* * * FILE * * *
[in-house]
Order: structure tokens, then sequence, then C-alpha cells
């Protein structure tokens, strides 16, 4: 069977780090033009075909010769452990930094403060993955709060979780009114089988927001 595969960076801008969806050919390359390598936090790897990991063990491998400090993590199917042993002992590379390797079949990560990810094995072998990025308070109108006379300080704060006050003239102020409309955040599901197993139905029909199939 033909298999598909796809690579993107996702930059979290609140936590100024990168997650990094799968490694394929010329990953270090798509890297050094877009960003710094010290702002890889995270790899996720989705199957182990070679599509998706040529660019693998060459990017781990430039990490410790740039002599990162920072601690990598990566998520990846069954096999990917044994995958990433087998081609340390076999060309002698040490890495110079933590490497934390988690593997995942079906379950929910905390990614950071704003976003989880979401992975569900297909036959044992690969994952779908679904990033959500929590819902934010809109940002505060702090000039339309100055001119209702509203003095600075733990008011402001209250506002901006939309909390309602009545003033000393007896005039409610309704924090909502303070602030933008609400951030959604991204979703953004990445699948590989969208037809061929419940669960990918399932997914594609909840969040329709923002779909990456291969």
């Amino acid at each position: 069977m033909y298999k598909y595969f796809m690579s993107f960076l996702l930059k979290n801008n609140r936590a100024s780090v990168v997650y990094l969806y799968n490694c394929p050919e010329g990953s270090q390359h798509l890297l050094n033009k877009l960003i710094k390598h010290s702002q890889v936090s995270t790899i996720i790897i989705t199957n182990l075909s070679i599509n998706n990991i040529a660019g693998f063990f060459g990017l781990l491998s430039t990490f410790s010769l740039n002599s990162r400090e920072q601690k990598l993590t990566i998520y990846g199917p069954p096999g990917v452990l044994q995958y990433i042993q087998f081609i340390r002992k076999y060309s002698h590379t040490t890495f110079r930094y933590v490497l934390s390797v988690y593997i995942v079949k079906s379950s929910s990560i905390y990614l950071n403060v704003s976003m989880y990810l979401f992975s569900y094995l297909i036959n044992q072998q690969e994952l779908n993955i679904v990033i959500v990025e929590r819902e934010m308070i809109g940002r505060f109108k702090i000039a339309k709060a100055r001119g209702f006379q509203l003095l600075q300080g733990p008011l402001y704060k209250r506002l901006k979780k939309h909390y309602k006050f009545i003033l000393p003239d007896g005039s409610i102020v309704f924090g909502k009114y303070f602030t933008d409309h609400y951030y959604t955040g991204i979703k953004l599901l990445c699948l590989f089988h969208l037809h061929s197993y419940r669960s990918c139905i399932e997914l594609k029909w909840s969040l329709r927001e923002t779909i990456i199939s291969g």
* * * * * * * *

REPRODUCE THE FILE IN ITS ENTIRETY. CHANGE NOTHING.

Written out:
[in-house]
Order: structure tokens, then sequence, then C-alpha cells
């Protein structure tokens, strides 16, 4: 069977780090033009075909010769452990930094403060993955709060979780009114089988927001 595969960076801008969806050919390359390598936090790897990991063990491998400090993590199917042993002992590379390797079949990560990810094995072998990025308070109108006379300080704060006050003239102020409309955040599901197993139905029909199939 033909298999598909796809690579993107996702930059979290609140936590100024990168997650990094799968490694394929010329990953270090798509890297050094877009960003710094010290702002890889995270790899996720989705199957182990070679599509998706040529660019693998060459990017781990430039990490410790740039002599990162920072601690990598990566998520990846069954096999990917044994995958990433087998081609340390076999060309002698040490890495110079933590490497934390988690593997995942079906379950929910905390990614950071704003976003989880979401992975569900297909036959044992690969994952779908679904990033959500929590819902934010809109940002505060702090000039339309100055001119209702509203003095600075733990008011402001209250506002901006939309909390309602009545003033000393007896005039409610309704924090909502303070602030933008609400951030959604991204979703953004990445699948590989969208037809061929419940669960990918399932997914594609909840969040329709923002779909990456291969």
């Amino acid at each position: 069977m033909y298999k598909y595969f796809m690579s993107f960076l996702l930059k979290n801008n609140r936590a100024s780090v990168v997650y990094l969806y799968n490694c394929p050919e010329g990953s270090q390359h798509l890297l050094n033009k877009l960003i710094k390598h010290s702002q890889v936090s995270t790899i996720i790897i989705t199957n182990l075909s070679i599509n998706n990991i040529a660019g693998f063990f060459g990017l781990l491998s430039t990490f410790s010769l740039n002599s990162r400090e920072q601690k990598l993590t990566i998520y990846g199917p069954p096999g990917v452990l044994q995958y990433i042993q087998f081609i340390r002992k076999y060309s002698h590379t040490t890495f110079r930094y933590v490497l934390s390797v988690y593997i995942v079949k079906s379950s929910s990560i905390y990614l950071n403060v704003s976003m989880y990810l979401f992975s569900y094995l297909i036959n044992q072998q690969e994952l779908n993955i679904v990033i959500v990025e929590r819902e934010m308070i809109g940002r505060f109108k702090i000039a339309k709060a100055r001119g209702f006379q509203l003095l600075q300080g733990p008011l402001y704060k209250r506002l901006k979780k939309h909390y309602k006050f009545i003033l000393p003239d007896g005039s409610i102020v309704f924090g909502k009114y303070f602030t933008d409309h609400y951030y959604t955040g991204i979703k953004l599901l990445c699948l590989f089988h969208l037809h061929s197993y419940r669960s990918c139905i399932e997914l594609k029909w909840s969040l329709r927001e923002t779909i990456i199939s291969g």